On the large off-chain lakes, the same pattern is happening, with the fish on the deeper rock bars during the day. You can get some in the weeds in 10 to 14 feet of water on these lakes. The best fishing is in the evenings in weeds from 6 to 12 feet of water.

Bass fishing has slowed some. The largemouths have been pounded on most lakes this year and a good part of that population has moved deeper. Green cabbage and nice lily pads are still producing for these fish. Smallmouths are still in deeper water over hard-bottomed areas. Leeches are the best live bait.

Muskie action has been inconsistent, with fish suspended over deeper water and others feeding in the weeds hitting in short-time bursts. Deeper water has been better than the weeds this year. For larger fish this is a good time to night fish. The action is lasting until midnight, so stay out later.

Eagle Sports Center, (715) 479-8804.


The walleye bite has been good. Fishermen are finding them in deeper water while trolling with leeches, minnows or crawlers. Bass action has been excellent. Topwater lures have been working well for smallmouths, while drop-shot rigs are doing the trick for largemouths. Muskie fishermen are reporting a good number of follows. Catches have been ranging anywhere from 35 to 43 inches. Bucktails and jerkbaits have been producing the best bite. Northern pike action has remained steady. Anglers are doing well trolling over weedbeds.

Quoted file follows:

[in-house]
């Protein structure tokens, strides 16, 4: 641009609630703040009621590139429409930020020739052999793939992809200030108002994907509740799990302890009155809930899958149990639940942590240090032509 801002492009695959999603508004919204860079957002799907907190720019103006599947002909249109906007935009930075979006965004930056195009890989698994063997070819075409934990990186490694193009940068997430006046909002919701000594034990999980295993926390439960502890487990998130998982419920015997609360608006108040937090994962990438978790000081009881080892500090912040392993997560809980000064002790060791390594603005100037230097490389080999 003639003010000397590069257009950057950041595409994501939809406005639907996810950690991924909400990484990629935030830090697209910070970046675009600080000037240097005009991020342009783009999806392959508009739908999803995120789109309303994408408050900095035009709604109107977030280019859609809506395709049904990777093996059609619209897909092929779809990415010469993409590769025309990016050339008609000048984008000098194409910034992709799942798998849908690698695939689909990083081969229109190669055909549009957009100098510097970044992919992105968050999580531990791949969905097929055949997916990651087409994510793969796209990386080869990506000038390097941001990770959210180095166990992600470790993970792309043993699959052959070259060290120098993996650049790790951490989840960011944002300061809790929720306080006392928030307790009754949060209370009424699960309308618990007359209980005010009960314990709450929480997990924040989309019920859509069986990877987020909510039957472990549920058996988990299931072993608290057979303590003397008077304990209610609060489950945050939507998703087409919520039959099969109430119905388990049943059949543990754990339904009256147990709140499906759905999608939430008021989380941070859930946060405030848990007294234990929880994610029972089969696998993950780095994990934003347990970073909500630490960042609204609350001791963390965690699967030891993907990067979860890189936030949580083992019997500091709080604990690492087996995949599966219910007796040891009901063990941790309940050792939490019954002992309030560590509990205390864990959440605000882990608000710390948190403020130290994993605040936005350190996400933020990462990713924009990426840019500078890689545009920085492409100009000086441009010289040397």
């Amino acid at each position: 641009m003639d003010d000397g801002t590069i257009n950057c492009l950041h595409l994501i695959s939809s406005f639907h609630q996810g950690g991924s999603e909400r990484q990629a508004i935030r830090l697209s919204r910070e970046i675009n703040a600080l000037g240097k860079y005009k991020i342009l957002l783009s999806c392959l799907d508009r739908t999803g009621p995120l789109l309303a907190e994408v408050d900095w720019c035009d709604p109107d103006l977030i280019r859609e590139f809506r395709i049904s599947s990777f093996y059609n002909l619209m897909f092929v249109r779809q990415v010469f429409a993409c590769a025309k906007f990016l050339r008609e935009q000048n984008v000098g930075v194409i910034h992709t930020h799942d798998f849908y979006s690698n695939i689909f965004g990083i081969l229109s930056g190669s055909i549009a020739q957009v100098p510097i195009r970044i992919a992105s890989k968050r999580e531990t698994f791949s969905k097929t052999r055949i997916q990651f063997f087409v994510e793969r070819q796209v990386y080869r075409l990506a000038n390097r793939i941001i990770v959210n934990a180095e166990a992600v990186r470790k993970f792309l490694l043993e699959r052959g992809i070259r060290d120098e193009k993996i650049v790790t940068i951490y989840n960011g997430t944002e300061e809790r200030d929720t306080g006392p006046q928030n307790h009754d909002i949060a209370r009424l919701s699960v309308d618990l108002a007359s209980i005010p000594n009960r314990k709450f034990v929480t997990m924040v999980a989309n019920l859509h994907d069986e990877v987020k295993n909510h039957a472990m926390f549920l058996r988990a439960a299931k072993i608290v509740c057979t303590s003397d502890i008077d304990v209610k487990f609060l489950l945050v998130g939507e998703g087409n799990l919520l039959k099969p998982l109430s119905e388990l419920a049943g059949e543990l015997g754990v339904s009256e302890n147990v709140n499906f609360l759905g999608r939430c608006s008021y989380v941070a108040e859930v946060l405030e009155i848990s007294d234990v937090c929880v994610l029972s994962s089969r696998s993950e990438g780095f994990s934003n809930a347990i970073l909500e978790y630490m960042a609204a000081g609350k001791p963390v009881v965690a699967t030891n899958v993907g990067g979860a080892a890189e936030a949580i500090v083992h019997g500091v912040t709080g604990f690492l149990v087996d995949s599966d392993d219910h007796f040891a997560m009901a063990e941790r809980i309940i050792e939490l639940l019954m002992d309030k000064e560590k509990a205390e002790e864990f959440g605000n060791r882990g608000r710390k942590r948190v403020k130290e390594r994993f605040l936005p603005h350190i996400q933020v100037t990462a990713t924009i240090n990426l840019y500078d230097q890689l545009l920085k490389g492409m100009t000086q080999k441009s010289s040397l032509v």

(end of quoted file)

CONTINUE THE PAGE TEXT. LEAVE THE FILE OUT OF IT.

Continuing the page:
Whisler Outdoors, (715) 528-4411.


In Brown County, a few anglers were out on shore at Voyager Park in search of whatever would bite. No catches were reported. Anglers fishing Duck Creek reported catching a dozen small yellow perch. Walleye fishing continues to be consistent out of Suamico and Geano Beach. The typical catch was three to six walleyes for half a day on the water. Anglers also caught plenty of freshwater drum and a few catfish. Some anglers have found success using Flickers Shads/minnows while others have had better luck jigging.

Smokey’s on the Bay Bait, Tackle and Guide Service, (920) 436-0600.


Cooler days are making it more comfortable for anglers and this pattern should continue over the next week or so. Muskie success is picking up for anglers working various baits near dark. During the day, cast bucktails, swim baits, and jerkbaits along weed edges. Walleyes are concentrating on mid-lake humps, reefs, and deeper holes. Anglers should try jigging Buckshot spoons tipped with minnow heads and large plastics or trolling crawler/leech rigs and small crankbaits over deep humps. Fishing is best in very early mornings and early evening into night. Largemouth bass are in/around shallow weeds, docks or downed trees, and lily pads. Crappies are around deep vegetation and cribs. The better bluegills are in 10 to 17 feet, with many small fish in the shallows.